As for Egypt, it's certainly true that sexual violence is a problem. As NPR reports:
Human Rights Watch reports a sharp rise in sexual assaults here since anti-Morsi protesters took to the streets in record numbers last week. Activists report more than 100 sexual assaults in or near Tahrir Square during the past week alone, many of them gang rapes. . . .
The rights group says the latest attacks follow an all too familiar pattern since mass protests began in 2011: A few men force a girl or woman away from the people she's with; rip off her clothes and assault her. Passersby join in the attacks, which range from groping to gang rapes that can last more than an hour.
"Key players in the current political crisis are using the attacks for political leverage," the report adds. While the Muslim Brotherhood blames the opposition, London's Daily Mail reports that "the assailants operated in a climate of impunity--encouraged by religious zealots within the government who had called female protesters whores and who had blamed rape victims for not staying home. It is even believed that the gangs were paid by the Muslim Brotherhood."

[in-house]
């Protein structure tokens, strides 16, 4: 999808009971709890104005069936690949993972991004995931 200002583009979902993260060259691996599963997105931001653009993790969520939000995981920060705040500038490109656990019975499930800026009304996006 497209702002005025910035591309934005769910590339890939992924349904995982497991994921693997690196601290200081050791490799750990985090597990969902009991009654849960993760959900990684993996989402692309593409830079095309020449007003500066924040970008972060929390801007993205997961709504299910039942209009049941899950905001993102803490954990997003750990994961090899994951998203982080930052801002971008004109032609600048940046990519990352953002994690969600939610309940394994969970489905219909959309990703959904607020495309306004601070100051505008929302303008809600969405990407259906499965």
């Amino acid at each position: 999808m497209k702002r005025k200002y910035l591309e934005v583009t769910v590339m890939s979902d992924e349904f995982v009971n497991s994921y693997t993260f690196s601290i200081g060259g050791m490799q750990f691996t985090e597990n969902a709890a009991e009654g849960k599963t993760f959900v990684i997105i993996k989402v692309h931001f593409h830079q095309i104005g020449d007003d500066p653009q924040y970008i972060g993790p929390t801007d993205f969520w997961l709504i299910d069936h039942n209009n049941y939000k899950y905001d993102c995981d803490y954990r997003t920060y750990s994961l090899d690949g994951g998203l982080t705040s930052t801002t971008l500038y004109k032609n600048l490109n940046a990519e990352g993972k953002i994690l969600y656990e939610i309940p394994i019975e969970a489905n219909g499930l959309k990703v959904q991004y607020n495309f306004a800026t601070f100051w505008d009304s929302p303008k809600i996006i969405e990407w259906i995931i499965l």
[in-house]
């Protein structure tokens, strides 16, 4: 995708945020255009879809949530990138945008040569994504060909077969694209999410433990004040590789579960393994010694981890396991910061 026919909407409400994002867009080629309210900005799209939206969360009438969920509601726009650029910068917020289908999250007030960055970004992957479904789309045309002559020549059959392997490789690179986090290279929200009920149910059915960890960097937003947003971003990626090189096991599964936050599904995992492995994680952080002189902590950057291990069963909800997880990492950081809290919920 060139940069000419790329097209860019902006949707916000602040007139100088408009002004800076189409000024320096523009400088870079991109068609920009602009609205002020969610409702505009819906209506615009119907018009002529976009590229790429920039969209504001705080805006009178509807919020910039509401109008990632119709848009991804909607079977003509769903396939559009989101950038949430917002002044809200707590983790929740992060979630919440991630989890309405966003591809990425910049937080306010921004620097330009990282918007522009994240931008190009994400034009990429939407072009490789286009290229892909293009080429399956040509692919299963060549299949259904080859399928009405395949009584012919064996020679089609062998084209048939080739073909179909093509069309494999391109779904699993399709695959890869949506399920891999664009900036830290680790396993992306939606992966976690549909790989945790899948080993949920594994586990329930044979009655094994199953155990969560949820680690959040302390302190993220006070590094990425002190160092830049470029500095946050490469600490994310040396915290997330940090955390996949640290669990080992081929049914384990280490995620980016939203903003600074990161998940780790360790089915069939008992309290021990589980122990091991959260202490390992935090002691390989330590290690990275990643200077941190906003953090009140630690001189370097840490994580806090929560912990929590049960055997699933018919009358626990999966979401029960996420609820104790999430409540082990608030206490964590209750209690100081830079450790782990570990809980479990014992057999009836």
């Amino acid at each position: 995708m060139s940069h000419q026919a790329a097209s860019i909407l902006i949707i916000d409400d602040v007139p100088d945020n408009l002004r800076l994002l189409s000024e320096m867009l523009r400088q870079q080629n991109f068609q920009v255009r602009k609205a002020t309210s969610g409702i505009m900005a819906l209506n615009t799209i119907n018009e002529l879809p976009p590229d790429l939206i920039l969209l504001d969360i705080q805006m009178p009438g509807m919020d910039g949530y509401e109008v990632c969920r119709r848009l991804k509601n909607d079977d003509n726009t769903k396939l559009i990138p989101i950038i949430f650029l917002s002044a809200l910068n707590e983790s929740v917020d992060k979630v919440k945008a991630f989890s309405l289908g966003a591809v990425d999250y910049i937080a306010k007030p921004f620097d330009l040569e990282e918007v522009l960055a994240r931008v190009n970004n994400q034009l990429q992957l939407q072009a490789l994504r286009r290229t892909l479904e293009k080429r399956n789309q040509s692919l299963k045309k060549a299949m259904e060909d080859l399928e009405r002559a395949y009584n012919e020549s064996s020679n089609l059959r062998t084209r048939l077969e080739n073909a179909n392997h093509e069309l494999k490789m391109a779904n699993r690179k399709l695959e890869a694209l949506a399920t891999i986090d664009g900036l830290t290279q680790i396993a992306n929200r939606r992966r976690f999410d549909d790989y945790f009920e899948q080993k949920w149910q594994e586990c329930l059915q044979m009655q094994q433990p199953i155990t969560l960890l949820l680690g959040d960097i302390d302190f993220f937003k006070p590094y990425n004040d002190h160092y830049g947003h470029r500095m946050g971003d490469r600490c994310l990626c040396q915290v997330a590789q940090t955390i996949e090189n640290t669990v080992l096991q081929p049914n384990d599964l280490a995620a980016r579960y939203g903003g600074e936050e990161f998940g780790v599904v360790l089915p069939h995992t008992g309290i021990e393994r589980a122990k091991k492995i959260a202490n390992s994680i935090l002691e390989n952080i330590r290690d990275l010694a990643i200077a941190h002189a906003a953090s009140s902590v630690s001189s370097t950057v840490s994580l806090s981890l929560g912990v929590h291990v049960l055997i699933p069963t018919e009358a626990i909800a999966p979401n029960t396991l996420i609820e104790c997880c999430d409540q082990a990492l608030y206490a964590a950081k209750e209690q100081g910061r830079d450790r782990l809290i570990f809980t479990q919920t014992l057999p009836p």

Oates's question, then, is a pertinent one. And "Islamophobia" is no more than a conversation-stopper: one of many politically correct buzzwords that would be listed as synonyms for "shut up" if there were a Gramsci's Thesaurus.
The multiculturalist left is not ecumenical in its taboos. Felicelli and Oates, for instance, were not testing any boundaries when they baselessly linked Christianity to violence in schools. Even for the left, it is a legitimate question whether there was something in the culture of Catholicism or the Catholic Church that led to child-sex-abuse scandals. (That, by the way, would have been a more fitting analogy, though it would have undercut Felicelli's argument and supported Oates's.)